29 Section 3 Vascular Obstructions Branch Retinal Vein Occlusion 32 Central Retinal Vein Occlusion 36 Branch Retinal Artery Occlusion 38 Cilioretinal Artery Occlusion 40 Central Retinal Artery Obstruction 42 Coats Disease 46 Idiopathic Juxtafoveal Telangiectasia 50 Radiation Retinopathy 52 Sickle Cell Retinopathy 54 Hypertensive Retinopathy 58 Ocular Ischemic Syndrome 62 Retinal Arterial Macroaneurysm 64 Purtscher Retinopathy 66 Terson Syndrome 68 HIV Retinopathy 70 Hematologic Disorders 72 Branch Retinal Vein Occlusion Key Facts • • • • • • Common cause of acute visual loss or visual ﬁeld deﬁcit Typically unilateral but may be bilateral in 5–10% of patients Men and women equally affected Most often occurs in elderly persons More common than central retinal vein occlusion Hypertension and arteriosclerosis are the major associations Clinical Findings SECTION 3 • Vascular Obstructions 32 • Decreased visual acuity • Visual ﬁeld defect corresponding to area of venous occlusion • Intraretinal hemorrhage in the distribution along the obstructed retinal vein, with the apex of the hemorrhage at an arteriovenous crossing • Macular edema • Capillary non-perfusion and macular ischemia • Retinal neovascularization • Vitreous hemorrhage • Collateral vessel formation in chronic disease Ancillary Testing • Fluorescein angiography (FA) to evaluate capillary non-perfusion and areas of retinal ischemia • Optical coherence tomography to evaluate and monitor macular edema Differential Diagnosis • • • • • Diabetic retinopathy Hypertensive retinopathy Idiopathic juxtafoveal telangiectasia Radiation retinopathy Ocular ischemic syndrome Treatment • Laser treatment is guided by the Branch Retinal Vein Occlusion Study Group • Grid laser for macular edema: • apply to eyes with 20/40 or worse vision for ≥3 months with intact foveal circulation • delay treatment if the macular hemorrhage is too dense to enable photocoagulation or evaluate retinal circulation on FA • withhold if decreased vision is due to capillary non-perfusion • Panretinal photocoagulation to the peripheral non-perfused retina as visualized on FA when retinal neovascularization is present • Intravitreal corticosteroids in eyes with macular edema, either as a primary treatment or in eyes refractory to grid laser photocoagulation • Intravitreal anti–vascular endothelial growth factor (VEGF) therapy for macular edema, either as a primary treatment or in eyes refractory to grid laser photocoagulation • Sheathotomy during pars plana vitrectomy to sever the common sheath shared by the arteriole and vein at the level of the obstruction to free the artery from compressing the vein B A Fig.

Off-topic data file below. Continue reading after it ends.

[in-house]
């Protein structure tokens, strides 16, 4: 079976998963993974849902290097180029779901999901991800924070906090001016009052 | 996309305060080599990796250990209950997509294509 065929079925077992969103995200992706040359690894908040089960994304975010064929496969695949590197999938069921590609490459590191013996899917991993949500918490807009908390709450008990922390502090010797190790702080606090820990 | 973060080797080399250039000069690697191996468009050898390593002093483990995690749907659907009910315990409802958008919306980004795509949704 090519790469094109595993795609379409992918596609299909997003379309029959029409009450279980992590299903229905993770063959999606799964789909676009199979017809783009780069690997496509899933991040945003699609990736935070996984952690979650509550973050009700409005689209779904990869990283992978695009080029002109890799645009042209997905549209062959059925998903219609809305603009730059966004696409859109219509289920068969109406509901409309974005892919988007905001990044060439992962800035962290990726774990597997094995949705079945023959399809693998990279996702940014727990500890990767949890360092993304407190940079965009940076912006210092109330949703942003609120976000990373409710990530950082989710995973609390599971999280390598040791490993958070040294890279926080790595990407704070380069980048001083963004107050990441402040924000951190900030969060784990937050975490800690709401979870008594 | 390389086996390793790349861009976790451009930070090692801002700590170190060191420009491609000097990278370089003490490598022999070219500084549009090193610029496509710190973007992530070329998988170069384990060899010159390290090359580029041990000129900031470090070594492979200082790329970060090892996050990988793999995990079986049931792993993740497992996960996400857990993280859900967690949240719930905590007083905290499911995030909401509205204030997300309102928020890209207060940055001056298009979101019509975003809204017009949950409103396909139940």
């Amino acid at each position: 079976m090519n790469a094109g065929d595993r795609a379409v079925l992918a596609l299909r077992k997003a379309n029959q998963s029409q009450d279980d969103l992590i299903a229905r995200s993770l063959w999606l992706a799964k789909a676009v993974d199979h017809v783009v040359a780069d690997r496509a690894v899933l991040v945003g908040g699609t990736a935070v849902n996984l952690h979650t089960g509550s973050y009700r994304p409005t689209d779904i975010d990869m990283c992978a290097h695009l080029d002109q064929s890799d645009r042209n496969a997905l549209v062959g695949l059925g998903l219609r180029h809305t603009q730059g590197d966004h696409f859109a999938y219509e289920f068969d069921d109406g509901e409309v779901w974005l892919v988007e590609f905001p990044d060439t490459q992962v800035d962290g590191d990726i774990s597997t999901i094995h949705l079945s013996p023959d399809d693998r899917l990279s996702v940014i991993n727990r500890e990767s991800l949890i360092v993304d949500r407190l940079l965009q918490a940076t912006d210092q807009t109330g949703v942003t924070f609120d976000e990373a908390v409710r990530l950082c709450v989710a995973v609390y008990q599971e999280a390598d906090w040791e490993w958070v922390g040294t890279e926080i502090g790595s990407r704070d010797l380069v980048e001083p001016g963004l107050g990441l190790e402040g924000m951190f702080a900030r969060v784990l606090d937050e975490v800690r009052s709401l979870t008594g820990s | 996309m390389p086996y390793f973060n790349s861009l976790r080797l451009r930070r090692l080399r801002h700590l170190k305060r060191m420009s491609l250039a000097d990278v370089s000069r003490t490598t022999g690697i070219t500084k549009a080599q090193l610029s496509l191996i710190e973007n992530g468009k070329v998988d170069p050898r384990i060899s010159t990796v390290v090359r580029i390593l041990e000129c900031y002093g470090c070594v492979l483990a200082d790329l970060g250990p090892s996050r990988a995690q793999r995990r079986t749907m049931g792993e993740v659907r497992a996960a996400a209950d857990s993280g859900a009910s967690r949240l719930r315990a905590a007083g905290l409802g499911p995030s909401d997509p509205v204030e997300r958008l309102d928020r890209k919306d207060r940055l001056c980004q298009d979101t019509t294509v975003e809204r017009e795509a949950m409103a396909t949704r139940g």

Hypertensive Retinopathy Fig. 30 Severe hypertensive retinopathy in a woman with advanced renal failure. Fig. 31 Multiple cotton wool spots and narrowing of arterioles in an eye with hypertensive retinopathy. 59 Hypertensive Retinopathy (Continued) SECTION 3 • Vascular Obstructions A B Fig. 32 (A) Right and (B) left eye of a woman with pregnancy-induced hypertension from pre-eclampsia. Focal yellow choroidal lesions are visible superior to the optic nerve in the right and along the superior temporal arcade in the left eye.